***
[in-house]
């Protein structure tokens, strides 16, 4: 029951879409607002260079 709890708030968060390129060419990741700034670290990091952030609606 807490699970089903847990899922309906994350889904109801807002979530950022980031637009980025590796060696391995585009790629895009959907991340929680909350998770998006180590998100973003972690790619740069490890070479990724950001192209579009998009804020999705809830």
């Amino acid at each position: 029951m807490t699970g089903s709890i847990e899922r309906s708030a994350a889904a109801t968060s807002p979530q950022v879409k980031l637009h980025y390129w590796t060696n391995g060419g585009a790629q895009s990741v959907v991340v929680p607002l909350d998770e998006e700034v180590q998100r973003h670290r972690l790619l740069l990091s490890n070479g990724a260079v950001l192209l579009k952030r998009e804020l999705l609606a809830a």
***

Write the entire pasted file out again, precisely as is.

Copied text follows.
[in-house]
């Protein structure tokens, strides 16, 4: 029951879409607002260079 709890708030968060390129060419990741700034670290990091952030609606 807490699970089903847990899922309906994350889904109801807002979530950022980031637009980025590796060696391995585009790629895009959907991340929680909350998770998006180590998100973003972690790619740069490890070479990724950001192209579009998009804020999705809830």
């Amino acid at each position: 029951m807490t699970g089903s709890i847990e899922r309906s708030a994350a889904a109801t968060s807002p979530q950022v879409k980031l637009h980025y390129w590796t060696n391995g060419g585009a790629q895009s990741v959907v991340v929680p607002l909350d998770e998006e700034v180590q998100r973003h670290r972690l790619l740069l990091s490890n070479g990724a260079v950001l192209l579009k952030r998009e804020l999705l609606a809830a």